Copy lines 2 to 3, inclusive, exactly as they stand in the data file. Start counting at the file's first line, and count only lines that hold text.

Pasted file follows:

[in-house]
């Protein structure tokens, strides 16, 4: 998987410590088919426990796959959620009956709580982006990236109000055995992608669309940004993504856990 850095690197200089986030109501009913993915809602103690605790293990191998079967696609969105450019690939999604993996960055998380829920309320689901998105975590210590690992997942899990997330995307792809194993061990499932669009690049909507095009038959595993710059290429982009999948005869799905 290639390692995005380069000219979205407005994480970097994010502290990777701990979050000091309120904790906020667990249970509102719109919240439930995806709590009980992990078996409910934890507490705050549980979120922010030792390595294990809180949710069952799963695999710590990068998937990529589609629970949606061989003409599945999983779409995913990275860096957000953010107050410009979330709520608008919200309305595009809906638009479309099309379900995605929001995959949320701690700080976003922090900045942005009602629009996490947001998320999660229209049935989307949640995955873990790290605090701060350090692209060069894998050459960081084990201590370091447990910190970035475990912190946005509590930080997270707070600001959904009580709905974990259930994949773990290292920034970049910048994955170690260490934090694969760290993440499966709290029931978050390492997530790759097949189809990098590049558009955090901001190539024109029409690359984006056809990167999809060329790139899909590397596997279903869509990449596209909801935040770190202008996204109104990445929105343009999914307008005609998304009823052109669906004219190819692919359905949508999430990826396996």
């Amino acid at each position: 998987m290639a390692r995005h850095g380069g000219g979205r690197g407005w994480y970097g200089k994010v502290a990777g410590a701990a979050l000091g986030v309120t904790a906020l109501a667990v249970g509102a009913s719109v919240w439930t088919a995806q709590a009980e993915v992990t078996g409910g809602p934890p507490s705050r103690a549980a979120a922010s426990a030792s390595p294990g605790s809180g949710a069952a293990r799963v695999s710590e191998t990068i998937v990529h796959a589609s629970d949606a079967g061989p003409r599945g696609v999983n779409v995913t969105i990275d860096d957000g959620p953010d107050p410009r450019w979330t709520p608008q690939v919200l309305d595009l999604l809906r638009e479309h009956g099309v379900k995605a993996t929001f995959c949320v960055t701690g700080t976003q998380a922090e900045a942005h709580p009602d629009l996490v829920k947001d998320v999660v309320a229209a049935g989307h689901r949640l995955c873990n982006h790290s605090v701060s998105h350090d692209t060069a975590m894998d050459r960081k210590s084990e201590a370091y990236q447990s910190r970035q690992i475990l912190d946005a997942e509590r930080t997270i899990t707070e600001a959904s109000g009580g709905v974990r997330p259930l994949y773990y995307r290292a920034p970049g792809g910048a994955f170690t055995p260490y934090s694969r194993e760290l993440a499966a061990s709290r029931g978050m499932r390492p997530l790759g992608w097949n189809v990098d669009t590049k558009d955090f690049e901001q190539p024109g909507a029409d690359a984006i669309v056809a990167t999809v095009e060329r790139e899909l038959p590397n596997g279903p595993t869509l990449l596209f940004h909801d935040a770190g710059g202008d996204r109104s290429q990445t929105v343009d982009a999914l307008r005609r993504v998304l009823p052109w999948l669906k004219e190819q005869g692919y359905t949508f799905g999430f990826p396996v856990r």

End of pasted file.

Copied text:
């Protein structure tokens, strides 16, 4: 998987410590088919426990796959959620009956709580982006990236109000055995992608669309940004993504856990 850095690197200089986030109501009913993915809602103690605790293990191998079967696609969105450019690939999604993996960055998380829920309320689901998105975590210590690992997942899990997330995307792809194993061990499932669009690049909507095009038959595993710059290429982009999948005869799905 290639390692995005380069000219979205407005994480970097994010502290990777701990979050000091309120904790906020667990249970509102719109919240439930995806709590009980992990078996409910934890507490705050549980979120922010030792390595294990809180949710069952799963695999710590990068998937990529589609629970949606061989003409599945999983779409995913990275860096957000953010107050410009979330709520608008919200309305595009809906638009479309099309379900995605929001995959949320701690700080976003922090900045942005009602629009996490947001998320999660229209049935989307949640995955873990790290605090701060350090692209060069894998050459960081084990201590370091447990910190970035475990912190946005509590930080997270707070600001959904009580709905974990259930994949773990290292920034970049910048994955170690260490934090694969760290993440499966709290029931978050390492997530790759097949189809990098590049558009955090901001190539024109029409690359984006056809990167999809060329790139899909590397596997279903869509990449596209909801935040770190202008996204109104990445929105343009999914307008005609998304009823052109669906004219190819692919359905949508999430990826396996």
């Amino acid at each position: 998987m290639a390692r995005h850095g380069g000219g979205r690197g407005w994480y970097g200089k994010v502290a990777g410590a701990a979050l000091g986030v309120t904790a906020l109501a667990v249970g509102a009913s719109v919240w439930t088919a995806q709590a009980e993915v992990t078996g409910g809602p934890p507490s705050r103690a549980a979120a922010s426990a030792s390595p294990g605790s809180g949710a069952a293990r799963v695999s710590e191998t990068i998937v990529h796959a589609s629970d949606a079967g061989p003409r599945g696609v999983n779409v995913t969105i990275d860096d957000g959620p953010d107050p410009r450019w979330t709520p608008q690939v919200l309305d595009l999604l809906r638009e479309h009956g099309v379900k995605a993996t929001f995959c949320v960055t701690g700080t976003q998380a922090e900045a942005h709580p009602d629009l996490v829920k947001d998320v999660v309320a229209a049935g989307h689901r949640l995955c873990n982006h790290s605090v701060s998105h350090d692209t060069a975590m894998d050459r960081k210590s084990e201590a370091y990236q447990s910190r970035q690992i475990l912190d946005a997942e509590r930080t997270i899990t707070e600001a959904s109000g009580g709905v974990r997330p259930l994949y773990y995307r290292a920034p970049g792809g910048a994955f170690t055995p260490y934090s694969r194993e760290l993440a499966a061990s709290r029931g978050m499932r390492p997530l790759g992608w097949n189809v990098d669009t590049k558009d955090f690049e901001q190539p024109g909507a029409d690359a984006i669309v056809a990167t999809v095009e060329r790139e899909l038959p590397n596997g279903p595993t869509l990449l596209f940004h909801d935040a770190g710059g202008d996204r109104s290429q990445t929105v343009d982009a999914l307008r005609r993504v998304l009823p052109w999948l669906k004219e190819q005869g692919y359905t949508f799905g999430f990826p396996v856990r």